Silver is a native metallic element with the chemical symbol Ag from the Latin argentum.

      Physical Properties

      • Colour: silver/white on fresh surfaces, tarnishing to grey and black.
      • Hardness: 2.5-3
      • Specific Gravity: 9.6-12 (10.5 when pure).
      • Lustre: metallic
      • Transparency: opaque
      • Cleavage: none
      • Fracture: hackly
      • Streak: glossy silver-white
      • Malleable, ductile and sectile

      Crystal System

      • Cubic, but rarely distinct
      • Forms: crystals, dendrites, wires, plates, sheets and compact masses.
      • Crystals occur as indistinct cubes, hexahedra and octahedra.


      In oxidised zones of hydrothermal sulphide veins. Supergene, in some sulphide deposits. Rarely in basalts and dolerites, except in the notable occurrence in the Keeweenaw Peninsular, Michigan (see below). Also in some sedimentary deposits.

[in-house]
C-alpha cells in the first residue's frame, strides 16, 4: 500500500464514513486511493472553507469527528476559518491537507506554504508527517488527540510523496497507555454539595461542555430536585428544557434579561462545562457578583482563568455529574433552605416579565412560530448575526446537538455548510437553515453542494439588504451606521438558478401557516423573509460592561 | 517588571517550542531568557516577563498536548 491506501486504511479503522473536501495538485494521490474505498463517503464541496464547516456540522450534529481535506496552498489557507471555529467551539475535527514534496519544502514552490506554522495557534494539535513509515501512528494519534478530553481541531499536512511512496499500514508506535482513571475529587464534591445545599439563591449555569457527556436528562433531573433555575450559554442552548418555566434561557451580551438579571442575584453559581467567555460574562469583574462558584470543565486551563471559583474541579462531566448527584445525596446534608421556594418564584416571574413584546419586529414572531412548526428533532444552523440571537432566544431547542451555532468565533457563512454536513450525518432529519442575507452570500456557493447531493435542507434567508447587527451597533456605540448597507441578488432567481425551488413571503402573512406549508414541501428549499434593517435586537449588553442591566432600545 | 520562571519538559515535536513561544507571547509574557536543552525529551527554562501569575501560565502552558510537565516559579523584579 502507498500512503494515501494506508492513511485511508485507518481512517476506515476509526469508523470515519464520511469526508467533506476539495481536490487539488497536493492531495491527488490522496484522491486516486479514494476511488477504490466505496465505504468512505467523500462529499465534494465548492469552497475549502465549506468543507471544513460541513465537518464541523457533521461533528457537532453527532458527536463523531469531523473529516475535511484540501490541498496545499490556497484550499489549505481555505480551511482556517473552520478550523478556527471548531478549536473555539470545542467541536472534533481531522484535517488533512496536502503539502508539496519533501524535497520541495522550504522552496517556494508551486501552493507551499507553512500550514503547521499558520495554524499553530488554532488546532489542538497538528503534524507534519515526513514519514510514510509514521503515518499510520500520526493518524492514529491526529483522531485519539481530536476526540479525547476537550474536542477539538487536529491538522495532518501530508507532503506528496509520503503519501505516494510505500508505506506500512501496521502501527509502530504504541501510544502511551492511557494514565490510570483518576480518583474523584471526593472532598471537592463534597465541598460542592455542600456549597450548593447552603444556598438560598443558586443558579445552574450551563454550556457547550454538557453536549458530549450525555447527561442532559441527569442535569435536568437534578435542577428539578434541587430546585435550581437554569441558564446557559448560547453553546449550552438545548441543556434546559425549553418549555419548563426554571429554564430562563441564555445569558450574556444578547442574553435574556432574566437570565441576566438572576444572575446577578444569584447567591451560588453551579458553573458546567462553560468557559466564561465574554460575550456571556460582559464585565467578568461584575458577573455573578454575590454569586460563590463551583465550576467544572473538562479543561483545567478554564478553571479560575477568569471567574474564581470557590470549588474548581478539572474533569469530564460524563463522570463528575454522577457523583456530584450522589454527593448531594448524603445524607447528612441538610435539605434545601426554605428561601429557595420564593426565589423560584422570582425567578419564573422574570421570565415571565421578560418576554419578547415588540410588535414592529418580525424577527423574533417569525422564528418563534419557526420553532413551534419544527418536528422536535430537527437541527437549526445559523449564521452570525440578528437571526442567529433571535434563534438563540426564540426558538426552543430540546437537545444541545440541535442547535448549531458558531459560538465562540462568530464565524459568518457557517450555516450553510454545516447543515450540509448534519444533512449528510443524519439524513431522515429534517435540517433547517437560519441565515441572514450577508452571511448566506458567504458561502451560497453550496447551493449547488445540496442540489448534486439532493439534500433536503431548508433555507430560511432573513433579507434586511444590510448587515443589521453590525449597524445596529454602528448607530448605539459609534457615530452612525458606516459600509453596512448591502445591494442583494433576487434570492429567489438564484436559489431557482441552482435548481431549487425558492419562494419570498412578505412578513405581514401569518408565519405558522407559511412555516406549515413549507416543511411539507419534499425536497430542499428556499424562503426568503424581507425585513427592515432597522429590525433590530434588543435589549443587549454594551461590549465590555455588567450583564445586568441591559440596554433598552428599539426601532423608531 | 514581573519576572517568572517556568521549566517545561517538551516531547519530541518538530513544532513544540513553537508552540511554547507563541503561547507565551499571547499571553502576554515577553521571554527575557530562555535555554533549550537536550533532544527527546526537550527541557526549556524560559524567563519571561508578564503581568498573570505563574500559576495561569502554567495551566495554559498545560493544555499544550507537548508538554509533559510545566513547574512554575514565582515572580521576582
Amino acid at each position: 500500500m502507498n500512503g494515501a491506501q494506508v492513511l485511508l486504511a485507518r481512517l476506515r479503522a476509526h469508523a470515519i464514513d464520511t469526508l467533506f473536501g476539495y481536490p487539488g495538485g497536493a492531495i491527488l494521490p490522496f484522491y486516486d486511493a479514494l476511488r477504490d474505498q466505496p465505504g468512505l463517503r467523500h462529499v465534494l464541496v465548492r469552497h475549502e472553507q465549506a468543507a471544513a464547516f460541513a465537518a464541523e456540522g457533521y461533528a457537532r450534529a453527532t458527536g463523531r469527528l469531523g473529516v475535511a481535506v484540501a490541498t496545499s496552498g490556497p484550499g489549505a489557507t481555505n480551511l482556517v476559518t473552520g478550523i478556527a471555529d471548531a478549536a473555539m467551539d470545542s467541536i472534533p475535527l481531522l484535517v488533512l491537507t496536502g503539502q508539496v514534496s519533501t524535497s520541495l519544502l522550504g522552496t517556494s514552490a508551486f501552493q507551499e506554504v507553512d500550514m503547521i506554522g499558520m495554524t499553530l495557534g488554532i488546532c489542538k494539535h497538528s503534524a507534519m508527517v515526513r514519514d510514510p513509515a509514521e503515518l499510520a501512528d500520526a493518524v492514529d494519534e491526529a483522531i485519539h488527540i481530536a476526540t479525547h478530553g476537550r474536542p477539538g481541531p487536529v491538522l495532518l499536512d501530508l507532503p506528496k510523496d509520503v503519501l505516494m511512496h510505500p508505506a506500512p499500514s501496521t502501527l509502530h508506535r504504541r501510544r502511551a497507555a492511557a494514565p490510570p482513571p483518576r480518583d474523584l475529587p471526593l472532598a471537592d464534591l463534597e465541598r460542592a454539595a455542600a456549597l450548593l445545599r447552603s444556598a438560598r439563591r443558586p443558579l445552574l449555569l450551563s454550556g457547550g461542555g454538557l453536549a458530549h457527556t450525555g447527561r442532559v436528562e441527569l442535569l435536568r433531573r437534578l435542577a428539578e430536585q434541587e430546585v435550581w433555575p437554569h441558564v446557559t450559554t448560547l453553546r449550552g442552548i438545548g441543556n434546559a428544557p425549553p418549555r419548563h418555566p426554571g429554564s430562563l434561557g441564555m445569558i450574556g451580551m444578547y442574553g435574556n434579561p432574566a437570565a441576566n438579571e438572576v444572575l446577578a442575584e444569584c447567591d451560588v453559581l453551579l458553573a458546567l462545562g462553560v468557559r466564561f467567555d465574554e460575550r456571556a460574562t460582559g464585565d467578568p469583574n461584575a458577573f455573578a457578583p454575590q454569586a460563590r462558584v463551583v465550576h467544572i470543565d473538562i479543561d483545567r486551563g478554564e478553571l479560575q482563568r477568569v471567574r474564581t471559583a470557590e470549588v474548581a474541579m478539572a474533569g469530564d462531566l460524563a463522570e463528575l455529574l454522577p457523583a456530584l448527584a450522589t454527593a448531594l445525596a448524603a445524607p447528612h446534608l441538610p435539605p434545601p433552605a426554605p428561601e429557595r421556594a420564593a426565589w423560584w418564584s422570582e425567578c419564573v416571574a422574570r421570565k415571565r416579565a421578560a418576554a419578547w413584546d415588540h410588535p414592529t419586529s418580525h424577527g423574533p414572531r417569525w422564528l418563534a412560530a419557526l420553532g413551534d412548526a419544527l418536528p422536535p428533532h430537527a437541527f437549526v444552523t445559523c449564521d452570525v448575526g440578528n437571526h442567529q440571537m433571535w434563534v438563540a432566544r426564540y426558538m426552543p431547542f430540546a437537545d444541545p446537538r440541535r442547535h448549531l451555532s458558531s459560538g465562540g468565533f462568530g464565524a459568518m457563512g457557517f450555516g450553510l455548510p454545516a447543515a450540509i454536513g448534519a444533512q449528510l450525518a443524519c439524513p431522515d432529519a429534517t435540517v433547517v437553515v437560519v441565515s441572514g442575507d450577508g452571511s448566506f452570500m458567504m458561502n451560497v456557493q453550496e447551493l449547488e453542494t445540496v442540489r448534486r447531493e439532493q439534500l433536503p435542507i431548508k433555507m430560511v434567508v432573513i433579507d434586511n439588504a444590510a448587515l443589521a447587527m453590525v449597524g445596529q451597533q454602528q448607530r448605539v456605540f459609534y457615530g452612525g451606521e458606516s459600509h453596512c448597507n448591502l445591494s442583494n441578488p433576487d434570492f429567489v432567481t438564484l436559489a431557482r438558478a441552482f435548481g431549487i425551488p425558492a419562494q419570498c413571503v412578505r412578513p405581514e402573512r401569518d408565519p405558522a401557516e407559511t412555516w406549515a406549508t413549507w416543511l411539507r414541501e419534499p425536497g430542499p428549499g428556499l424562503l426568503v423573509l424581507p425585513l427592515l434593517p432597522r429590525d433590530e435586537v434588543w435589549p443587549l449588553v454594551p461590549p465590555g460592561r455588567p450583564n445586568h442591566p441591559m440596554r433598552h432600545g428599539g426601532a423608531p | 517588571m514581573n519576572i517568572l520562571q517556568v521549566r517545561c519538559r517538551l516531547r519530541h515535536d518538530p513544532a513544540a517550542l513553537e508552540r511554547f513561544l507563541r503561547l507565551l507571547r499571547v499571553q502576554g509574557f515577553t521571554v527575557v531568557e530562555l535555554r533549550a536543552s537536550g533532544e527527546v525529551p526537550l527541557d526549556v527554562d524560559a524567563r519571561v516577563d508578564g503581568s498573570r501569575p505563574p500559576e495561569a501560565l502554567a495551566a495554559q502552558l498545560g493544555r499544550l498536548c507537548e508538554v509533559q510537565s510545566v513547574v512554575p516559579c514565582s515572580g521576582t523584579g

Notable locations

      • Schneeberg, Saxony, Germany, where wires up to 40 cm long have been found. Also at Freiberg and Schwarzwald in Germany.
      • Kongsberg in Norway has, since 1624 produced more than 1,350 tonnes of native silver from approximately 300 mines.
      • At Jachymov in Czechoslovakia, wires up to 30 cm have been found.
      • In Southern Arizona a piece of native silver weighing 1350 kg was found.
      • In Cobalt, Gowganda & O'Brien in Ontario, silver is obtained in sheets, slabs and irregular masses many centimetres across (<612 kg).
      • In Michigan on the Keeweenaw Peninsular, beautiful specimens of crystalline silver have been found associated with native coper.
      • Silver Islet in Ontario presented one of the 19th Century's most difficult mining challenges, due to rich veins extending below water level.
      • Since the discovery by the Spanish of vein deposits at Batopilas in Chihuahua, Mexico, seven times the total amount of silver produced at Kongsberg has been mined. Most of this silver occurs as wires, crystals and herringbone crystal groups.